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Friday, June 24, 2011

IOM Report on Obesity Prevention for Young Children


The Institute of Medicine (IOM) has released its first report on obesity prevention for young children. Early Childhood Obesity Prevention Policies contains recommendations for decision makers, childcare providers, and others who can influence the environments of infants, toddlers, and preschool age children. More and more research is showing that birth to age five is a critical time for shaping a young child’s eating and physical activity habits. Although some amount of “baby fat” is necessary for normal growth and development, we now know that excessive chubbiness puts children at risk for future obesity and chronic diseases. Children’s weights have been increasing over the past few decades, just as adults’ weights have. Most childhood obesity interventions are directed at school-age children, an age that many are now thinking is already too late. Early childhood is the perfect time to intervene because children do not yet have unhealthy habits that need to be “unlearned” later. This report offers an authoritative science-based set of recommendations for child care providers, daycare administrators, and regulatory agencies to help reverse the childhood obesity epidemic by focusing on our youngest members of society.

Alyson Hazen Kristensen, MPH
Senior Fellow & Program Officer


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Wednesday, June 22, 2011

Second Anniversary of the Tobacco Control Act



Today is the two year anniversary of the Family Smoking Prevention and Tobacco Control Act (Tobacco Control Act).  In 1996, the U.S. Food and Drug Administration’s attempt at regulating the tobacco industry was denied by the Supreme Court, who declared that Congress’s approval was needed.  In 2009, the House and Senate approved the Tobacco Control Act and it was signed by President Obama on June 22nd to allow regulation of tobacco manufacturing, marketing, and sales.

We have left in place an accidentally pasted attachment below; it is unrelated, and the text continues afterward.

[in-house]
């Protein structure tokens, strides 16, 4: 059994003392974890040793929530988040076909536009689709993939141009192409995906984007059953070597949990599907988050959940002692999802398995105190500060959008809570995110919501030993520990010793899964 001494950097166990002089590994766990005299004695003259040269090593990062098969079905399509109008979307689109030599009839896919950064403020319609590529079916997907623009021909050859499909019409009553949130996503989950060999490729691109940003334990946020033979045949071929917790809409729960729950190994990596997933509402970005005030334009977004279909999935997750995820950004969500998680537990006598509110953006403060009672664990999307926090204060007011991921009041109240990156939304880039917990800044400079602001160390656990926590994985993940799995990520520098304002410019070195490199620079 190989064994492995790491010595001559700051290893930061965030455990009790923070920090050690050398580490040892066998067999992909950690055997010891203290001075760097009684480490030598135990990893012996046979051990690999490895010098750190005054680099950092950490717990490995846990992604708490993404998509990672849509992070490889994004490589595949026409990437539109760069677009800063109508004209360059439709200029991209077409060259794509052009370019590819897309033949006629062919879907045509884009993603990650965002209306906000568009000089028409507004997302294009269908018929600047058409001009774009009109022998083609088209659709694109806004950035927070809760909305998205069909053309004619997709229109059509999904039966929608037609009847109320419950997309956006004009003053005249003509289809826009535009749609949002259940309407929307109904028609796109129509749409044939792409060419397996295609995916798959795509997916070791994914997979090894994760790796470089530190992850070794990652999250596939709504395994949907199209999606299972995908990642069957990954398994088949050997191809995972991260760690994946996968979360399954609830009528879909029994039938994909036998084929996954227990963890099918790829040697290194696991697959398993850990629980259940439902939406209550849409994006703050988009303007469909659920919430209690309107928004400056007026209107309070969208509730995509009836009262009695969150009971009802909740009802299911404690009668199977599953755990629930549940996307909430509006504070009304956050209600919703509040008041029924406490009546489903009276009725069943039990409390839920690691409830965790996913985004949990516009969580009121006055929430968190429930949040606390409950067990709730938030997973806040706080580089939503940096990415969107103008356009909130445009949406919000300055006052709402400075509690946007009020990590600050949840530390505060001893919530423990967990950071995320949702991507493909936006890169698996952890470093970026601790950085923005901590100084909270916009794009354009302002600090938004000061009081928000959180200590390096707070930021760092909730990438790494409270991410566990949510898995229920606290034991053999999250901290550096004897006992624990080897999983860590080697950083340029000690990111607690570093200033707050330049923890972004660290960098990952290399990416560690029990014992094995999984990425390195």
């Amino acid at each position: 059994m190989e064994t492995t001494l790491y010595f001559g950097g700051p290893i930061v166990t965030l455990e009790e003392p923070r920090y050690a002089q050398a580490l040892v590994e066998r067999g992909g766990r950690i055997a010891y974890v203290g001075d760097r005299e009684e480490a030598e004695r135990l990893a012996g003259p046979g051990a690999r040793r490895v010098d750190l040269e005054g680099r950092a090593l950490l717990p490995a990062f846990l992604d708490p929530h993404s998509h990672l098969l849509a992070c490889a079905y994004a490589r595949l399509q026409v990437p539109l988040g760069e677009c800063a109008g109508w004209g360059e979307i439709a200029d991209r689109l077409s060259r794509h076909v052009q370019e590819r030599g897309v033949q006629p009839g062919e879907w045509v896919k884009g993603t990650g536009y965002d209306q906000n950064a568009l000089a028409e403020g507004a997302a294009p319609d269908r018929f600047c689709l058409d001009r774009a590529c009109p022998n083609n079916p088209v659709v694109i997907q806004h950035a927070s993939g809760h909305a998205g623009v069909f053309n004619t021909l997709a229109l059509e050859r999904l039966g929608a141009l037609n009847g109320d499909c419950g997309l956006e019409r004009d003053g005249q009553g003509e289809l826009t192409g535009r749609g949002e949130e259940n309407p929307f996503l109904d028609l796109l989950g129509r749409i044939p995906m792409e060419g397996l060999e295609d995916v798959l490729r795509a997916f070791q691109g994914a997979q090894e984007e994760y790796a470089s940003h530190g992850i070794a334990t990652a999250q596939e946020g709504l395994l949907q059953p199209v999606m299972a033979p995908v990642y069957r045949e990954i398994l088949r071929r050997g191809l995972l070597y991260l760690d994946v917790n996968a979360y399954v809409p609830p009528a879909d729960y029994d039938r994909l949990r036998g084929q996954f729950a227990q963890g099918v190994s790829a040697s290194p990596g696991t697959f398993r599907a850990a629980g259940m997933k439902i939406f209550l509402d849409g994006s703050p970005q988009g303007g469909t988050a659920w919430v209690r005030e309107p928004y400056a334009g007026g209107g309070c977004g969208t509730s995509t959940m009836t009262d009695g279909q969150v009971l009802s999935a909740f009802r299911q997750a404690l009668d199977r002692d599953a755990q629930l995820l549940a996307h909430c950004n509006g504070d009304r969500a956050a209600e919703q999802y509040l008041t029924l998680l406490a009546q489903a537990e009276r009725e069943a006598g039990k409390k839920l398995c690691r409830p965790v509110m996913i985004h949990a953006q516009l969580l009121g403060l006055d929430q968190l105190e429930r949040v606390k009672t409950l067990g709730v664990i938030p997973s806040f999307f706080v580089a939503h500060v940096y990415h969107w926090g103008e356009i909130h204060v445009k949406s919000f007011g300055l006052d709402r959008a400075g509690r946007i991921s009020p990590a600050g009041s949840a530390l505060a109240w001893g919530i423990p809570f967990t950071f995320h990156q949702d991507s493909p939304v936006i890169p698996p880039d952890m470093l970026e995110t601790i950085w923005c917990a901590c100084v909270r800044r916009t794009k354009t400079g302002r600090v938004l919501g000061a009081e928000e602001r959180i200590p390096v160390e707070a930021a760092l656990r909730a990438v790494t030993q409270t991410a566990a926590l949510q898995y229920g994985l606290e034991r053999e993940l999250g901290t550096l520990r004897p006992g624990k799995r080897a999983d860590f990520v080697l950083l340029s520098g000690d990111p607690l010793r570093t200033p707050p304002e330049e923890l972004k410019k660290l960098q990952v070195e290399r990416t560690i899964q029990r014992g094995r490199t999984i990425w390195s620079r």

The Tobacco Control Act gives the FDA certain authority over tobacco products in order to reduce tobacco use by adolescents and to protect overall public health.  In just two years, the FDA has already instituted significant provisions.  One such provision was the FDA’s prohibition of tobacco companies’ use of the words “light,” “mild,” or “low” on tobacco products. Tobacco products with such labels as “mild” or “light” lead smokers to believe they are less harmful than “regular” tobacco products.  By banning these terms, the FDA hopes to impact public health and increase motivation to quit smoking.  Additionally, under the Tobacco Control Act, tobacco companies are no longer allowed to offer branded sponsorship to athletic, educational, or cultural events. 

The FDA’s most recent exercise of power under this Act occurred just yesterday, with the unveiling of nine graphic warning labels to appear on every pack of cigarettes.  These labels are meant to deter smokers of all ages with imagery and captions stating the various harms of smoking cigarettes.